46

I'm fairly new to javascript, but I'm in love with it's dangerously fast and loose expressiveness. That said, I noticed that apparently when operating in "use strict" mode, you can't delete objects. I'm not a huge fan of deleting things (since, in theory, scope should take care of that anyway), but I wonder what was the motivation behind removing this feature?

70

The delete statement is still allowed in strict mode, but some particular uses of it are erroneous. It's only allowed for object properties, not simple names, and only for object properties that can be deleted.

Thus

var a = {x: 0};
delete a.x;

is fine, but

delete Object.prototype;

is not, and neither is

delete a;

(The latter is actually a syntax-level error, while an attempt to delete an undeletable property is a runtime error.)

  • 5
    Interesting. So why prohibit being able to delete the actual var itself? – sircodesalot May 20 '13 at 15:15
  • 2
    @sircodesalot because it's pretty weird to make a local variable just go away. It makes the semantics of a block of code much harder to describe. (I'm not actually sure I've seen an "official" rationale.) – Pointy May 20 '13 at 15:17
  • 11
    @sircodesalot: Variable bindings are not allowed to change within a scope. If a scope contains var foo, then all references to foo within that scope will refer to a variable that was created for that scope. Otherwise they will refer to a variable foo in an outer scope, if one exists. Since variables are not created by executable statements, nor can they be destroyed by them. – supercat Jul 20 '14 at 18:35
  • 2
    window.a seems to work in the case of something global. Is this a useable alternative? – Mark Apr 17 '15 at 15:14
  • 1
    Yes, except (as you noted) those happen almost at the same time with JavaScript. – Pointy Dec 2 '17 at 21:49
3

[delete] Explained in detail with example

// The delete statement is still allowed in strict mode, but some particular uses of it are erroneous. It's only allowed for object properties, not simple names, and only for object properties that can be deleted.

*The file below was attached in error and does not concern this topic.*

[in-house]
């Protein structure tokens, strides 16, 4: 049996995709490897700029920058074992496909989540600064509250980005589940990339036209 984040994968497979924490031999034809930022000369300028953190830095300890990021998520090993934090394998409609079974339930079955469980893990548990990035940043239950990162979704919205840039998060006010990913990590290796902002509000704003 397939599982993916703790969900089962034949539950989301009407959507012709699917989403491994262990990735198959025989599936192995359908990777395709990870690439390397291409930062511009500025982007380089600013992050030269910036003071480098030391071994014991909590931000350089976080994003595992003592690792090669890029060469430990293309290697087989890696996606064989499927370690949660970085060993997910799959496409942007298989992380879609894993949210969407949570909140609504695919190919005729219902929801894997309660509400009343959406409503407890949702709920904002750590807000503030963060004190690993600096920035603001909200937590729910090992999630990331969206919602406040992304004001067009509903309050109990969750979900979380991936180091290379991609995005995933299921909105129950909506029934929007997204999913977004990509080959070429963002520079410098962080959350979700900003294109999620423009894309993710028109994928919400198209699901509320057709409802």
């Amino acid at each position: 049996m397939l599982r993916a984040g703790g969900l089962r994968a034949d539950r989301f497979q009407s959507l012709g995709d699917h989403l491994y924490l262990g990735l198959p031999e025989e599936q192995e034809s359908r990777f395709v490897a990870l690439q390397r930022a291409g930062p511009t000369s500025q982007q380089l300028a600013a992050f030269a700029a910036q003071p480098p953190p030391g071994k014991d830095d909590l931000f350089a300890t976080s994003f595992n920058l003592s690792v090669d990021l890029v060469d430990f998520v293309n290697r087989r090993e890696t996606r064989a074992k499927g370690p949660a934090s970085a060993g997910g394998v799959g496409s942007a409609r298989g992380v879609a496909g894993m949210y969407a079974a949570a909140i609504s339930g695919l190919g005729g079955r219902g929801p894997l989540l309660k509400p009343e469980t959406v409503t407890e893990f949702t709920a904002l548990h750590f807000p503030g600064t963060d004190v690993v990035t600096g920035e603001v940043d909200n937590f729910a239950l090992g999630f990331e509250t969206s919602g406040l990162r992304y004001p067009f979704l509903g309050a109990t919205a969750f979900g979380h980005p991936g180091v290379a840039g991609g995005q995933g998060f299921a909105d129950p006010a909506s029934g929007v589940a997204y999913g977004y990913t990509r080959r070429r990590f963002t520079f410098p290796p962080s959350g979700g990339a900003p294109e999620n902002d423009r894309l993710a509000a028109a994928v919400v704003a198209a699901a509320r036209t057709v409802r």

// "use strict";

// creates the property adminName on the global scope
adminName = "xyz";

// creates the property empCount on the global scope
// Since we are using var, this is marked as non-configurable. The same is true of let and const.
var empCount = 43;

EmployeeDetails = {
  name: "xyz",
  age: 5,
  designation: "Developer"
};

// adminName is a property of the global scope.
// It can be deleted since it is created without var.
// Therefore, it is configurable.
console.log("delete adminName =", delete adminName); // returns true

// On the contrary, empCount is not configurable,
// since var was used.
console.log("delete empCount =", delete empCount); // returns false

// delete can be used to remove properties from objects
console.log("delete EmployeeDetails.name =", delete EmployeeDetails.name); // returns true

// Even when the property does not exists, it returns "true"
console.log("delete EmployeeDetails.salary =", delete EmployeeDetails.salary); // returns true

// delete does not affect built-in static properties
console.log("delete Math.PI =", delete Math.PI); // returns false

// EmployeeDetails is a property of the global scope.
// Since it defined without "var", it is marked configurable
console.log("delete EmployeeDetails =", delete EmployeeDetails); // returns true

x = 1;
var y = 2;

function f() {
  var z = 44;

  console.log("delete x =", delete x); // returns true
  console.log("delete y =", delete y); // returns false
  // delete doesn't affect local variable names
  console.log("delete z =", delete z); // returns false
}

f.call();

  • 1
    "// Since we are using var, this is marked as non-configurable. The same is true of let and const." Is not accurate. let and const do not add properties to window. – senocular Jul 9 '18 at 22:06
  • 1
    @senocular, you can edit my answer. – Amit Shah Jul 11 '18 at 17:36

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